Sarcomere: The Smallest Unit of Muscle Contraction Explained

What is a sacromere?

contractile unit of a muscle fiber

A sarcomere is the smallest contractile unit of a muscle fiber. It is a highly organized arrangement of protein filaments that produces the contraction of skeletal and cardiac muscle. Each sarcomere consists of thick filaments (myosin) and thin filaments (actin) that are arranged in a repeated pattern along the myofibrils of the muscle fiber. The actin filaments are anchored at the Z-line, while the myosin filaments are staggered between the actin filaments, forming the A-band. The H-zone is the central portion of the A-band where only myosin filaments are present. The I-band is the region between the A-band and the Z-line that contains only actin filaments. The sarcomere shortens during contraction as the thick and thin filaments slide past each other, resulting in muscle contraction.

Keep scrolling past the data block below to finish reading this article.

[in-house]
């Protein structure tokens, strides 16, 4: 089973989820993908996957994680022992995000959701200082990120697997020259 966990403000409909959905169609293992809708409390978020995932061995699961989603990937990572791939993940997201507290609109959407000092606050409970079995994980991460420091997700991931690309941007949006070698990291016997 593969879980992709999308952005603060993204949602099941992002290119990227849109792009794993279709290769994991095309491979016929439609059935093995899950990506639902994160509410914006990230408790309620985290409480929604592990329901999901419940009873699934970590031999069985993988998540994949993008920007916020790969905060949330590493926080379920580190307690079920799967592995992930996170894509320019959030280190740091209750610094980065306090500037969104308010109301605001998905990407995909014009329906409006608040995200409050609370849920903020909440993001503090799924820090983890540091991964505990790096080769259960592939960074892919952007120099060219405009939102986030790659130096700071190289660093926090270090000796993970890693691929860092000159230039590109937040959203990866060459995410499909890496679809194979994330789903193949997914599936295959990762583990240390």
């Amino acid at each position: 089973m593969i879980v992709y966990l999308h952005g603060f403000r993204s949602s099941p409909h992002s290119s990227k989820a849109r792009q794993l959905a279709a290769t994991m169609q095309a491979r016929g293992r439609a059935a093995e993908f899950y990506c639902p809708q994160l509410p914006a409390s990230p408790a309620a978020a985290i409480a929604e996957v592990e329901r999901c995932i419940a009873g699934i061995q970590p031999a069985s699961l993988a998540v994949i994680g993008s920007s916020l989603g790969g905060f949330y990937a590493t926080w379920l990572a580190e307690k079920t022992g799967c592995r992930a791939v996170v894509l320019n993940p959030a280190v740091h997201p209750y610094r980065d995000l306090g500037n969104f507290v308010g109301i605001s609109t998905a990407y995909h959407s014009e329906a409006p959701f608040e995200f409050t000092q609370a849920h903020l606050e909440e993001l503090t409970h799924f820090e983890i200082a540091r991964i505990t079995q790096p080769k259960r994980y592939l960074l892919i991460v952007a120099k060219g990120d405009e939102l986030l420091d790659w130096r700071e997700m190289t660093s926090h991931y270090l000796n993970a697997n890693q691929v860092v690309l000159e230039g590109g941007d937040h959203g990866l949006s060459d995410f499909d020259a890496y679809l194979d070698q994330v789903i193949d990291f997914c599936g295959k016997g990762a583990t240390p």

More Answers:

Role of Myosin Filaments in Muscle Contraction: Structure, Function and Interaction with Actin Filaments
Actin Filaments: Structure, Function, and Cellular Significance
Sarcomere: The Basic Unit of Muscle Contraction

Error 403 The request cannot be completed because you have exceeded your quota. : quotaExceeded


Recent Posts

Don't Miss Out! Sign Up Now!

Sign up now to get started for free!